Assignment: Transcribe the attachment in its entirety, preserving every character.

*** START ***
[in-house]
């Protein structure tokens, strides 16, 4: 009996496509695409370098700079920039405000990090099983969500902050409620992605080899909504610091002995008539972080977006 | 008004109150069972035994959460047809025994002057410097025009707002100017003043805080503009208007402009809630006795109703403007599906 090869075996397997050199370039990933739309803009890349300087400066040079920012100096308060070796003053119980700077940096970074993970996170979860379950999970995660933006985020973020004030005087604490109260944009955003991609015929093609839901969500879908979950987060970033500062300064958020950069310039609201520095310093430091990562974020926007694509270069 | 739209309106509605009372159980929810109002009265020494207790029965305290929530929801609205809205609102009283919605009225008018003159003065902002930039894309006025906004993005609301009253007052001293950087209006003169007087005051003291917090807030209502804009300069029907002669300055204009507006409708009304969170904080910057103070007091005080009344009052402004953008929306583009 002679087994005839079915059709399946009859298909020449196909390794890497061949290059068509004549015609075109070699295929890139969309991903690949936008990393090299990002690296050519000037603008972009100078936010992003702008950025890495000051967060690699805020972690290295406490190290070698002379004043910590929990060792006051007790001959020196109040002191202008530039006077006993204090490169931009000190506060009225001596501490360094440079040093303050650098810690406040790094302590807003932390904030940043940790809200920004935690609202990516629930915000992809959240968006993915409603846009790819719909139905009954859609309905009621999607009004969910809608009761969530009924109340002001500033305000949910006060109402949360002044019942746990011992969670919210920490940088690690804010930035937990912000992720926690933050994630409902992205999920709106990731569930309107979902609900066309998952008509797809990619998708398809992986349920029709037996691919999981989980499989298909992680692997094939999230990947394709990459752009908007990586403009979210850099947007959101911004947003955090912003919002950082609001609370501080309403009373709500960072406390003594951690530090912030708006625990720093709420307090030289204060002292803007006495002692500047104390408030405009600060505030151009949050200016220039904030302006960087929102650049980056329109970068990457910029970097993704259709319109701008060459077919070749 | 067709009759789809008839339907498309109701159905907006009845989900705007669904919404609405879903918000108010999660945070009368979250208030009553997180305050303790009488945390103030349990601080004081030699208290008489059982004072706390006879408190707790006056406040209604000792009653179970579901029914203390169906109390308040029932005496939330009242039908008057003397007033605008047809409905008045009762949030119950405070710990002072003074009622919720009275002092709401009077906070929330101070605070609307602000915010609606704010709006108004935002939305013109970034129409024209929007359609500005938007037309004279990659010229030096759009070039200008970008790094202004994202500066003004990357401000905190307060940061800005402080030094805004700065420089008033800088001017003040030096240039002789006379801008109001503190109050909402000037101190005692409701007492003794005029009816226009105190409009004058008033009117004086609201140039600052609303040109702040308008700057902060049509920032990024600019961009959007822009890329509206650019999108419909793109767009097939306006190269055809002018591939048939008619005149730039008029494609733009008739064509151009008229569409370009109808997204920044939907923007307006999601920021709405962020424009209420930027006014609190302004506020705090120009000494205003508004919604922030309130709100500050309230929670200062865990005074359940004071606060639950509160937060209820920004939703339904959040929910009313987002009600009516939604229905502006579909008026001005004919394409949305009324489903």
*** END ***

[in-house]
């Protein structure tokens, strides 16, 4: 009996496509695409370098700079920039405000990090099983969500902050409620992605080899909504610091002995008539972080977006 | 008004109150069972035994959460047809025994002057410097025009707002100017003043805080503009208007402009809630006795109703403007599906 090869075996397997050199370039990933739309803009890349300087400066040079920012100096308060070796003053119980700077940096970074993970996170979860379950999970995660933006985020973020004030005087604490109260944009955003991609015929093609839901969500879908979950987060970033500062300064958020950069310039609201520095310093430091990562974020926007694509270069 | 739209309106509605009372159980929810109002009265020494207790029965305290929530929801609205809205609102009283919605009225008018003159003065902002930039894309006025906004993005609301009253007052001293950087209006003169007087005051003291917090807030209502804009300069029907002669300055204009507006409708009304969170904080910057103070007091005080009344009052402004953008929306583009 002679087994005839079915059709399946009859298909020449196909390794890497061949290059068509004549015609075109070699295929890139969309991903690949936008990393090299990002690296050519000037603008972009100078936010992003702008950025890495000051967060690699805020972690290295406490190290070698002379004043910590929990060792006051007790001959020196109040002191202008530039006077006993204090490169931009000190506060009225001596501490360094440079040093303050650098810690406040790094302590807003932390904030940043940790809200920004935690609202990516629930915000992809959240968006993915409603846009790819719909139905009954859609309905009621999607009004969910809608009761969530009924109340002001500033305000949910006060109402949360002044019942746990011992969670919210920490940088690690804010930035937990912000992720926690933050994630409902992205999920709106990731569930309107979902609900066309998952008509797809990619998708398809992986349920029709037996691919999981989980499989298909992680692997094939999230990947394709990459752009908007990586403009979210850099947007959101911004947003955090912003919002950082609001609370501080309403009373709500960072406390003594951690530090912030708006625990720093709420307090030289204060002292803007006495002692500047104390408030405009600060505030151009949050200016220039904030302006960087929102650049980056329109970068990457910029970097993704259709319109701008060459077919070749 | 067709009759789809008839339907498309109701159905907006009845989900705007669904919404609405879903918000108010999660945070009368979250208030009553997180305050303790009488945390103030349990601080004081030699208290008489059982004072706390006879408190707790006056406040209604000792009653179970579901029914203390169906109390308040029932005496939330009242039908008057003397007033605008047809409905008045009762949030119950405070710990002072003074009622919720009275002092709401009077906070929330101070605070609307602000915010609606704010709006108004935002939305013109970034129409024209929007359609500005938007037309004279990659010229030096759009070039200008970008790094202004994202500066003004990357401000905190307060940061800005402080030094805004700065420089008033800088001017003040030096240039002789006379801008109001503190109050909402000037101190005692409701007492003794005029009816226009105190409009004058008033009117004086609201140039600052609303040109702040308008700057902060049509920032990024600019961009959007822009890329509206650019999108419909793109767009097939306006190269055809002018591939048939008619005149730039008029494609733009008739064509151009008229569409370009109808997204920044939907923007307006999601920021709405962020424009209420930027006014609190302004506020705090120009000494205003508004919604922030309130709100500050309230929670200062865990005074359940004071606060639950509160937060209820920004939703339904959040929910009313987002009600009516939604229905502006579909008026001005004919394409949305009324489903």